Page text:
To the best of my knowledge, my gaming journey started with the Atari 2600 Dad brought home one day, probably around 1989 or ’90. He was a fan of Frogger, though I preferred two player River Raid and Missile Defense. I think we both gave up on Pitfall.

The early ’90s saw my cousins playing Lotus Esprit Turbo Challenge and Street Fighter II (all 14 or so floppy disks worth) on their Atari PC. I was beaten at a lot of games on that computer, but was inspired and loved every second.

And then sometime in 1993 or ’94 I entered a phone-in competition on the Sunday Basketball Show to win a Super Nintendo Entertainment System. I then informed mum that I had entered and was going to win, which she took very well considering that I hadn’t asked first before calling interstate. She even tried to let me down gently by reminding me that thousands of people enter these competitions and that I was very unlikely to win. Unfortunately for my moral upbringing, fate rewarded my spontaneous action that day and my video game journey really picked up pace.

From these early instances family life has involved a string of consoles and probably a few too many discussions about who was actually the household Tetris champ or whether there would be any other cheap second hand games available at the video stores and Cash Convertors yet. In hindsight, gaming has provided a wealth of shared family experiences (both playing and collecting) and conversations between me, my parents (Dad in particular who I suspect enjoyed entertaining his inner child with all the new technology as much as we enjoyed entertaining ourselves) and my siblings*.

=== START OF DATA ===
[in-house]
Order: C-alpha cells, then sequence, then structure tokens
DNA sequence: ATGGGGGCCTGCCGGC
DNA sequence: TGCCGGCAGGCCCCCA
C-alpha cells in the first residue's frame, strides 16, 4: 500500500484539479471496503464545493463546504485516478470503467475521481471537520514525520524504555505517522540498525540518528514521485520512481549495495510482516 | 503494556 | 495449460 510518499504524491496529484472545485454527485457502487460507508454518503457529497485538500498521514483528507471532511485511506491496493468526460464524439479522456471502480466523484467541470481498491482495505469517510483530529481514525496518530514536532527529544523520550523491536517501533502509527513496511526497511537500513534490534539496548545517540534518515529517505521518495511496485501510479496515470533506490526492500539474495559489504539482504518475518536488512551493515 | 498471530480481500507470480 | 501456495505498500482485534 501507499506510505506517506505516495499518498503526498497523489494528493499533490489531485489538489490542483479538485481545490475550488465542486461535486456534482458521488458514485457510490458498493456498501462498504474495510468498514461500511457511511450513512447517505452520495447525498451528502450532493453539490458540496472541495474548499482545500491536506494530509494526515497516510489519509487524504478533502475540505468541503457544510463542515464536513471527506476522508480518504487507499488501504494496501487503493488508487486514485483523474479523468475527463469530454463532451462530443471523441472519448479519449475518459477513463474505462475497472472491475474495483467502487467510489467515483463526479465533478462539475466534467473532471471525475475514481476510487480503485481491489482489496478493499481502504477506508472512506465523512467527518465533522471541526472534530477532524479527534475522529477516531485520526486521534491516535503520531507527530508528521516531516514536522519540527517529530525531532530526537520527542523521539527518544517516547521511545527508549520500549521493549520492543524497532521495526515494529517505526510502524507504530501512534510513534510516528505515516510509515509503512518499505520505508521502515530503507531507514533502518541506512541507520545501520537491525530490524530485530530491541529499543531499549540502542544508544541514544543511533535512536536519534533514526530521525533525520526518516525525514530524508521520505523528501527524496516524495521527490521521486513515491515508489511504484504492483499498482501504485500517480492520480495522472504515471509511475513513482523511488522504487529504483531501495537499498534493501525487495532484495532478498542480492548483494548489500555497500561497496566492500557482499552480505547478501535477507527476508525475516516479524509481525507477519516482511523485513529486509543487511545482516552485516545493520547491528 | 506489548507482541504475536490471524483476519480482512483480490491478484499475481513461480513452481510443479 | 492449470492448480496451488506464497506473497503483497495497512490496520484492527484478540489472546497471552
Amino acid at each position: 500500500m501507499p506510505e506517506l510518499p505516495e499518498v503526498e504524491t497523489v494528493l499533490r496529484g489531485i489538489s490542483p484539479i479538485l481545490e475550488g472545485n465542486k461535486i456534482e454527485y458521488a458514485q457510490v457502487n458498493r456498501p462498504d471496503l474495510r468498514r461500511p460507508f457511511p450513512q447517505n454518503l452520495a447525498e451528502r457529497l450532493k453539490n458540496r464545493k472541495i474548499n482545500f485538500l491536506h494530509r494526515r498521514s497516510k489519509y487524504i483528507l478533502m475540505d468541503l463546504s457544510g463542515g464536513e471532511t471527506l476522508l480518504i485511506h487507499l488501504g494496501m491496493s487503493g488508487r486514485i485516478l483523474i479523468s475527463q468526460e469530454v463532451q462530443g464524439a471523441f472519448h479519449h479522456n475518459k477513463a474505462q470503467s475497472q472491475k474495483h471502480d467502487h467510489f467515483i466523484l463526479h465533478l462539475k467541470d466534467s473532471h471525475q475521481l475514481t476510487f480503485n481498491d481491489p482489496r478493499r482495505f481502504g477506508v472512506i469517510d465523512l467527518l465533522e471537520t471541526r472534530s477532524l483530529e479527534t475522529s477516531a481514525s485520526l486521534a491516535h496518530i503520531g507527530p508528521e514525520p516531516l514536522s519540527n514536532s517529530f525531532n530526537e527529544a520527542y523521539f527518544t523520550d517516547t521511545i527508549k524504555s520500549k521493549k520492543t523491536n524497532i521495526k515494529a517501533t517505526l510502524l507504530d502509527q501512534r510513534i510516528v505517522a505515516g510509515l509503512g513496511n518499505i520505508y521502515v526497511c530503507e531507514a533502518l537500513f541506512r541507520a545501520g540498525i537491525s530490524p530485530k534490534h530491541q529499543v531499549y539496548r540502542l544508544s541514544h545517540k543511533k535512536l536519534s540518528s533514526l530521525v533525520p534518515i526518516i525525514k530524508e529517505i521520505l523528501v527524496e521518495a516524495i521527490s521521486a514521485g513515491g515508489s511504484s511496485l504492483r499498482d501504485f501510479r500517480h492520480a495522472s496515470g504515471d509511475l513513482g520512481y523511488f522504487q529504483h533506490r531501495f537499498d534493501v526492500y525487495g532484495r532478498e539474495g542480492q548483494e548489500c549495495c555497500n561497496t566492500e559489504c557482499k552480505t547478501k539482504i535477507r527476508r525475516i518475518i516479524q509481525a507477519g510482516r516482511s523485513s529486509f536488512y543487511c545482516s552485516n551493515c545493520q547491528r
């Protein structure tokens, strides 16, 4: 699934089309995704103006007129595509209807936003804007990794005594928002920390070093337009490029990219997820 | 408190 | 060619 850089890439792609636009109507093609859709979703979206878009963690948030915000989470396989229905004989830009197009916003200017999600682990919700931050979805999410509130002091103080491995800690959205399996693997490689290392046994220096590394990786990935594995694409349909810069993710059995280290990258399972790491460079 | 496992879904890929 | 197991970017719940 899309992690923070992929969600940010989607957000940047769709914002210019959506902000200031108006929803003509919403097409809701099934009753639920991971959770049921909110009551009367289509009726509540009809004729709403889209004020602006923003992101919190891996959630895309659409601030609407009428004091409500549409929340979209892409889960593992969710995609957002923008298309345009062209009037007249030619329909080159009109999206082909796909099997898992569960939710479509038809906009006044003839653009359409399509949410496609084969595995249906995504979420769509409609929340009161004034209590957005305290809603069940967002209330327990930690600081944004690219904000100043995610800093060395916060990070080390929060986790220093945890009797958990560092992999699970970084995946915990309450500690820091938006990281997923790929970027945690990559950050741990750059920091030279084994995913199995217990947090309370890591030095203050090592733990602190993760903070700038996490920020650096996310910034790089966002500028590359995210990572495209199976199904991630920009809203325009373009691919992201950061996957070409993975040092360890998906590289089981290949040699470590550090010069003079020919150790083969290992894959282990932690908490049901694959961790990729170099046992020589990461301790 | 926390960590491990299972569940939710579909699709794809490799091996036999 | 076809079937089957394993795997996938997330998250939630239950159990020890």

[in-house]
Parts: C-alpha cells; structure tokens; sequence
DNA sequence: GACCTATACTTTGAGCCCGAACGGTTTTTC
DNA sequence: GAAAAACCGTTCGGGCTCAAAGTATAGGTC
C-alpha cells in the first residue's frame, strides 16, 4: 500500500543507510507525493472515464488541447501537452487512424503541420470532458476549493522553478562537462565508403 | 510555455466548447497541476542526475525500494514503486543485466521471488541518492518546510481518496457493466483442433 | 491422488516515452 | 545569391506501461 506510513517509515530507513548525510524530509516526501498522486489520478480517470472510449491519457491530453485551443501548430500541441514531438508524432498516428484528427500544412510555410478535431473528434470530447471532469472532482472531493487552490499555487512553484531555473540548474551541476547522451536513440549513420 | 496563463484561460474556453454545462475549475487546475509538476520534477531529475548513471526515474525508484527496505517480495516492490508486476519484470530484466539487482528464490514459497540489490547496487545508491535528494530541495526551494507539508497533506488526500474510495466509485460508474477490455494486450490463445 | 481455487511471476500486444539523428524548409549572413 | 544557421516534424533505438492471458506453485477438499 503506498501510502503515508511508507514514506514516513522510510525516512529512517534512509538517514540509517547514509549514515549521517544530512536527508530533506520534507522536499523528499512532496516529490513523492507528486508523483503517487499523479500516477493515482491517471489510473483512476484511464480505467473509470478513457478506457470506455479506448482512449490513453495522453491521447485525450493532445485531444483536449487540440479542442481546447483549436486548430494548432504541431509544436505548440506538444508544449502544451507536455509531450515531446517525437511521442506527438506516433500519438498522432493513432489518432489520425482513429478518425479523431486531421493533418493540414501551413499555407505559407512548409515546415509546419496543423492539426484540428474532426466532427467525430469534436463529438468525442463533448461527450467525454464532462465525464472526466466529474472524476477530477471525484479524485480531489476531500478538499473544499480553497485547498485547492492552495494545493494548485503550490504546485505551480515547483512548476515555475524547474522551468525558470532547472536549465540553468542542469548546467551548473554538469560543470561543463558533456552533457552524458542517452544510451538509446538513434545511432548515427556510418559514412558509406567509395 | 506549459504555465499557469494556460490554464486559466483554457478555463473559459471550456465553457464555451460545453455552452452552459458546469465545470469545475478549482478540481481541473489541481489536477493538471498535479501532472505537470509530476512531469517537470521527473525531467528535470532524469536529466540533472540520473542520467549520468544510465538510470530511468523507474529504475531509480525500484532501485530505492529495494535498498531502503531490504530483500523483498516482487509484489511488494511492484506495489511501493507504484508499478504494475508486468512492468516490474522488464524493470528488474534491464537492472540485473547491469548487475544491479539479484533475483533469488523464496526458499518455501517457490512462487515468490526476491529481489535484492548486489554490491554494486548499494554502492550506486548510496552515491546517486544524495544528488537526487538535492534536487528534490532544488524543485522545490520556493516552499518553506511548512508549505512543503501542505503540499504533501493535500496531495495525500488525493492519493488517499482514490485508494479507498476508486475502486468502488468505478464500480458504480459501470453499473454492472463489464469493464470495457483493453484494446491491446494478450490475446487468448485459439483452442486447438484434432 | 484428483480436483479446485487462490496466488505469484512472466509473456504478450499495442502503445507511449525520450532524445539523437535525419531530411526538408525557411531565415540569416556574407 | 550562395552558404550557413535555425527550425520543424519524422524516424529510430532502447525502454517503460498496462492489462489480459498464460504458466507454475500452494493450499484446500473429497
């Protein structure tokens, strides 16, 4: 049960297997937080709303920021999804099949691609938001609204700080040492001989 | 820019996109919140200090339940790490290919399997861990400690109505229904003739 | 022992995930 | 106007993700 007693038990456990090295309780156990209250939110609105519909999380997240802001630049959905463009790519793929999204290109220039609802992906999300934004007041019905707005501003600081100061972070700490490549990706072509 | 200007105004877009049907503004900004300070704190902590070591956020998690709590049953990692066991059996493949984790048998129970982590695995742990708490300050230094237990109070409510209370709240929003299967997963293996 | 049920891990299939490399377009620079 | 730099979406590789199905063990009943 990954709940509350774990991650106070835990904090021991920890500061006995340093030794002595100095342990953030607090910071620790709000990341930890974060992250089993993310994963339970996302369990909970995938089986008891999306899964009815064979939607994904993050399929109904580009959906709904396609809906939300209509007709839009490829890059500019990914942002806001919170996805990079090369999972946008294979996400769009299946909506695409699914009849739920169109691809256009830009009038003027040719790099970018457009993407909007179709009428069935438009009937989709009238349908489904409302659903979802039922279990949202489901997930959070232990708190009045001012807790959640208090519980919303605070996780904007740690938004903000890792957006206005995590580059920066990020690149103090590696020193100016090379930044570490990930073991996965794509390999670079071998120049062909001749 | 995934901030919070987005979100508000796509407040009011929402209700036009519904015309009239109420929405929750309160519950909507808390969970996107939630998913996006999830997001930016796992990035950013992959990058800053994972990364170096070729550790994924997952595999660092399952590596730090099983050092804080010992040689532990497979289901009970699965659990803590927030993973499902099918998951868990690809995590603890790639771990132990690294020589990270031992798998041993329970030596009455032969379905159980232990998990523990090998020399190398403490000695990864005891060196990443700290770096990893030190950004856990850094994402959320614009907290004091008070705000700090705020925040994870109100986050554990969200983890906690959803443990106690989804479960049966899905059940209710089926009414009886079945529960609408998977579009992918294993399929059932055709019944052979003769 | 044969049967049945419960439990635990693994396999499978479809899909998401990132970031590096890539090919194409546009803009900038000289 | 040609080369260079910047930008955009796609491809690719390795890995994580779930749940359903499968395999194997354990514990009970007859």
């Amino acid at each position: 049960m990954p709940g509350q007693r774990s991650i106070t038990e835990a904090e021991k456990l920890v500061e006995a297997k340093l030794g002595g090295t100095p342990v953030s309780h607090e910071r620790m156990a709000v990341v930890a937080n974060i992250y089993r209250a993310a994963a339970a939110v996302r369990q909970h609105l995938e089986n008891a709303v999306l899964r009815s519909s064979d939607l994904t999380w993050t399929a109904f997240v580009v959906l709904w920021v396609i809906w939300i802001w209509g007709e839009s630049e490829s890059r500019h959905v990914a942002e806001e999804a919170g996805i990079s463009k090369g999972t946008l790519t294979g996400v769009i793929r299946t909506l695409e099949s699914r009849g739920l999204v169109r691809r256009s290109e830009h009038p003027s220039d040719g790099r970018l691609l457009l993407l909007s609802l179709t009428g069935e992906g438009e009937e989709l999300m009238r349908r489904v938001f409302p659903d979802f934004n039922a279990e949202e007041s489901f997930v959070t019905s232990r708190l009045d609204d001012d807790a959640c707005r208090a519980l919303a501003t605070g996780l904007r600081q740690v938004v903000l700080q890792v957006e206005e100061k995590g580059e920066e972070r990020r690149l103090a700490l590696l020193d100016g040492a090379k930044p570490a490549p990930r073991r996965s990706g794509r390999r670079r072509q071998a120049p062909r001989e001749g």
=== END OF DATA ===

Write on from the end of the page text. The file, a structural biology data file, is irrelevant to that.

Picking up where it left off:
I see now that there would have been times when healthy enjoyment entered in to obsession territory and gaming was taken a little too seriously (“You turned it off?! I wasn’t at the save point yet!”), but on the whole video games appear to have left a positive legacy in my life and the lives of those around me. And I still managed to play sport regularly, maintain non-digital friendships, find a wonderful wife and get a music degree, so the addiction can’t have been that detrimental.


And now I have a young son who shall grow up with an understanding of terms like MMO, FPS and PvP, genuine social skills reinforced by positive (and occasionally negative I guess) interactions within games and an instant point of reference with the world of gamers around him. But everything in healthy measure of course.

I hope my musings either entertain or assist in procrastination. If they aren’t achieving those goals, go and play some games instead!

*Except for the last sibling who doesn’t care for Pokemon, and instead played Animal Crossing. We don’t know what went wrong with her… We still like her though.


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